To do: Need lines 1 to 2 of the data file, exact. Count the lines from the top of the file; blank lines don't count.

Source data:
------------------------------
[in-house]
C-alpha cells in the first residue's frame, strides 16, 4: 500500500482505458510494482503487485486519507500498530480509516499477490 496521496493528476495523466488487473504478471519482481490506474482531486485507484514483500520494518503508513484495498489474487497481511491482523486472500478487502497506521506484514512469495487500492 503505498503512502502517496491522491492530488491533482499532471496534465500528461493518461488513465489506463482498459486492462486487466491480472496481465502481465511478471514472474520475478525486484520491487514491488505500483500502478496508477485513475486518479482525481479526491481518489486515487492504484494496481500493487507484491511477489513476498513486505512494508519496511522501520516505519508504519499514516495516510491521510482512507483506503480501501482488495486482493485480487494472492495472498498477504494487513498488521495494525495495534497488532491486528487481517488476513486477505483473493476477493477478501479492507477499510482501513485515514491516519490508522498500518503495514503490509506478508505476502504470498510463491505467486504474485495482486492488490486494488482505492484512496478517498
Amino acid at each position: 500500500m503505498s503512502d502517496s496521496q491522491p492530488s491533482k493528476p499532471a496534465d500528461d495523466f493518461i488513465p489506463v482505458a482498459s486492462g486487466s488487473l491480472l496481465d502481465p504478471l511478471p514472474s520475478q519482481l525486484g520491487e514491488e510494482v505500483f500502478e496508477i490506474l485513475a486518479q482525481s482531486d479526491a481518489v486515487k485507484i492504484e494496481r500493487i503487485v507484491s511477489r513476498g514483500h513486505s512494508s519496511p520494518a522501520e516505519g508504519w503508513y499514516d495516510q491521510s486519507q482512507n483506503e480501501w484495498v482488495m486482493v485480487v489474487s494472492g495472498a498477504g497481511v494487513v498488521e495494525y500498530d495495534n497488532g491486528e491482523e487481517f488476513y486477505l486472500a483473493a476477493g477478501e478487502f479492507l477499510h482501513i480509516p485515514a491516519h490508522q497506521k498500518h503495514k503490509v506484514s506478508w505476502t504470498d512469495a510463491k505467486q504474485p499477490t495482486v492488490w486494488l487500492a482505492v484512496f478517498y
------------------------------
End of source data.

[in-house]
C-alpha cells in the first residue's frame, strides 16, 4: 500500500482505458510494482503487485486519507500498530480509516499477490 496521496493528476495523466488487473504478471519482481490506474482531486485507484514483500520494518503508513484495498489474487497481511491482523486472500478487502497506521506484514512469495487500492 503505498503512502502517496491522491492530488491533482499532471496534465500528461493518461488513465489506463482498459486492462486487466491480472496481465502481465511478471514472474520475478525486484520491487514491488505500483500502478496508477485513475486518479482525481479526491481518489486515487492504484494496481500493487507484491511477489513476498513486505512494508519496511522501520516505519508504519499514516495516510491521510482512507483506503480501501482488495486482493485480487494472492495472498498477504494487513498488521495494525495495534497488532491486528487481517488476513486477505483473493476477493477478501479492507477499510482501513485515514491516519490508522498500518503495514503490509506478508505476502504470498510463491505467486504474485495482486492488490486494488482505492484512496478517498